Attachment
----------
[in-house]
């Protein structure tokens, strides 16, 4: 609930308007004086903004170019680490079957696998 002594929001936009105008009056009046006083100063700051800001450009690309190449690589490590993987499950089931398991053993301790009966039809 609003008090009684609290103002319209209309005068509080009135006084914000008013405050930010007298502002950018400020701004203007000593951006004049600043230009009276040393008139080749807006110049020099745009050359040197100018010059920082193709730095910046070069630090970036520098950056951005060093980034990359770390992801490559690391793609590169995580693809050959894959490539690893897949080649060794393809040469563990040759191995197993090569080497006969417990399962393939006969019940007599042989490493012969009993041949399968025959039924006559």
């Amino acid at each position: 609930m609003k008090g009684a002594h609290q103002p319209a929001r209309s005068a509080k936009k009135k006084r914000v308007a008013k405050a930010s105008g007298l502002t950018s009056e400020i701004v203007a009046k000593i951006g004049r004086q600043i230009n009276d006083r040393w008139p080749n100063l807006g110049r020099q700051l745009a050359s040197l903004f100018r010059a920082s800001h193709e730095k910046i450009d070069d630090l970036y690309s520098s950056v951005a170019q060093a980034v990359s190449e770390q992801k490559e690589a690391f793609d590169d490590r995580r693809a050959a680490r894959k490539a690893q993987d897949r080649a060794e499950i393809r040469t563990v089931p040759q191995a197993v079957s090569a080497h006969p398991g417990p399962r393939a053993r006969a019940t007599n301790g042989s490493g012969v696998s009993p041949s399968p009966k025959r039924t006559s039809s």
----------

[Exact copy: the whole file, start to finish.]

[in-house]
């Protein structure tokens, strides 16, 4: 609930308007004086903004170019680490079957696998 002594929001936009105008009056009046006083100063700051800001450009690309190449690589490590993987499950089931398991053993301790009966039809 609003008090009684609290103002319209209309005068509080009135006084914000008013405050930010007298502002950018400020701004203007000593951006004049600043230009009276040393008139080749807006110049020099745009050359040197100018010059920082193709730095910046070069630090970036520098950056951005060093980034990359770390992801490559690391793609590169995580693809050959894959490539690893897949080649060794393809040469563990040759191995197993090569080497006969417990399962393939006969019940007599042989490493012969009993041949399968025959039924006559």
């Amino acid at each position: 609930m609003k008090g009684a002594h609290q103002p319209a929001r209309s005068a509080k936009k009135k006084r914000v308007a008013k405050a930010s105008g007298l502002t950018s009056e400020i701004v203007a009046k000593i951006g004049r004086q600043i230009n009276d006083r040393w008139p080749n100063l807006g110049r020099q700051l745009a050359s040197l903004f100018r010059a920082s800001h193709e730095k910046i450009d070069d630090l970036y690309s520098s950056v951005a170019q060093a980034v990359s190449e770390q992801k490559e690589a690391f793609d590169d490590r995580r693809a050959a680490r894959k490539a690893q993987d897949r080649a060794e499950i393809r040469t563990v089931p040759q191995a197993v079957s090569a080497h006969p398991g417990p399962r393939a053993r006969a019940t007599n301790g042989s490493g012969v696998s009993p041949s399968p009966k025959r039924t006559s039809s």